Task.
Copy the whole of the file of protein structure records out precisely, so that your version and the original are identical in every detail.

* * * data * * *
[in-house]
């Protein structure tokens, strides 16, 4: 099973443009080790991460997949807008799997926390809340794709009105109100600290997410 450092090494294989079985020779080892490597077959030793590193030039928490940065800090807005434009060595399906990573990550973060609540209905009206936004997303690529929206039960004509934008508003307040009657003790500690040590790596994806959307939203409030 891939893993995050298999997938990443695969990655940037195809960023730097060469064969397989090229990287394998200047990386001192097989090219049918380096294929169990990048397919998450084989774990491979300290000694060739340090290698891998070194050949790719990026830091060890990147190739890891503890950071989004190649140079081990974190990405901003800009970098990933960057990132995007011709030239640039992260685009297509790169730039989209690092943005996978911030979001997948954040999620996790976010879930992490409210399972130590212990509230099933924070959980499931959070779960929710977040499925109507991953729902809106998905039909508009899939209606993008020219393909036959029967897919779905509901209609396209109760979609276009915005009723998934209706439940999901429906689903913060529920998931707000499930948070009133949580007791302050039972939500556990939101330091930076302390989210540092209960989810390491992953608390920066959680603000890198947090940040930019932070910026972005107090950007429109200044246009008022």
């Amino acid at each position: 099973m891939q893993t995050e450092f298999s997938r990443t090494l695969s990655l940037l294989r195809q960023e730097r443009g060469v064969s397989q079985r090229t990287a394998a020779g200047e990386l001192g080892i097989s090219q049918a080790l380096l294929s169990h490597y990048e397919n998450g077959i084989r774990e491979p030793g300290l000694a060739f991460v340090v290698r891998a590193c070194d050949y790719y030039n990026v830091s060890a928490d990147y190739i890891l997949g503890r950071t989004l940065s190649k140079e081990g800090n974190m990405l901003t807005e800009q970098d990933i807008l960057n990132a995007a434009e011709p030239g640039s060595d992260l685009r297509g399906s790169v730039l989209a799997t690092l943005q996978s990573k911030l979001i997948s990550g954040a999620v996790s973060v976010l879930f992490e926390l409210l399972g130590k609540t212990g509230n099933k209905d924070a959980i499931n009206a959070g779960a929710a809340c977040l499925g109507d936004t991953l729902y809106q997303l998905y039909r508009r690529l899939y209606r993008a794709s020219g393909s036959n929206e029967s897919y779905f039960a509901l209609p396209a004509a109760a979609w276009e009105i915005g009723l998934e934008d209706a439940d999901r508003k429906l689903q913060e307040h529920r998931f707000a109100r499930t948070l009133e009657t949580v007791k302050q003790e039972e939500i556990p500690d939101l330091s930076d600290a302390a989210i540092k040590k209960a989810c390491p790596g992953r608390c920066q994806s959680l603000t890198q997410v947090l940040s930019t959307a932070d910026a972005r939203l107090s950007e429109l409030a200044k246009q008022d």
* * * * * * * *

[in-house]
């Protein structure tokens, strides 16, 4: 099973443009080790991460997949807008799997926390809340794709009105109100600290997410 450092090494294989079985020779080892490597077959030793590193030039928490940065800090807005434009060595399906990573990550973060609540209905009206936004997303690529929206039960004509934008508003307040009657003790500690040590790596994806959307939203409030 891939893993995050298999997938990443695969990655940037195809960023730097060469064969397989090229990287394998200047990386001192097989090219049918380096294929169990990048397919998450084989774990491979300290000694060739340090290698891998070194050949790719990026830091060890990147190739890891503890950071989004190649140079081990974190990405901003800009970098990933960057990132995007011709030239640039992260685009297509790169730039989209690092943005996978911030979001997948954040999620996790976010879930992490409210399972130590212990509230099933924070959980499931959070779960929710977040499925109507991953729902809106998905039909508009899939209606993008020219393909036959029967897919779905509901209609396209109760979609276009915005009723998934209706439940999901429906689903913060529920998931707000499930948070009133949580007791302050039972939500556990939101330091930076302390989210540092209960989810390491992953608390920066959680603000890198947090940040930019932070910026972005107090950007429109200044246009008022």
């Amino acid at each position: 099973m891939q893993t995050e450092f298999s997938r990443t090494l695969s990655l940037l294989r195809q960023e730097r443009g060469v064969s397989q079985r090229t990287a394998a020779g200047e990386l001192g080892i097989s090219q049918a080790l380096l294929s169990h490597y990048e397919n998450g077959i084989r774990e491979p030793g300290l000694a060739f991460v340090v290698r891998a590193c070194d050949y790719y030039n990026v830091s060890a928490d990147y190739i890891l997949g503890r950071t989004l940065s190649k140079e081990g800090n974190m990405l901003t807005e800009q970098d990933i807008l960057n990132a995007a434009e011709p030239g640039s060595d992260l685009r297509g399906s790169v730039l989209a799997t690092l943005q996978s990573k911030l979001i997948s990550g954040a999620v996790s973060v976010l879930f992490e926390l409210l399972g130590k609540t212990g509230n099933k209905d924070a959980i499931n009206a959070g779960a929710a809340c977040l499925g109507d936004t991953l729902y809106q997303l998905y039909r508009r690529l899939y209606r993008a794709s020219g393909s036959n929206e029967s897919y779905f039960a509901l209609p396209a004509a109760a979609w276009e009105i915005g009723l998934e934008d209706a439940d999901r508003k429906l689903q913060e307040h529920r998931f707000a109100r499930t948070l009133e009657t949580v007791k302050q003790e039972e939500i556990p500690d939101l330091s930076d600290a302390a989210i540092k040590k209960a989810c390491p790596g992953r608390c920066q994806s959680l603000t890198q997410v947090l940040s930019t959307a932070d910026a972005r939203l107090s950007e429109l409030a200044k246009q008022d």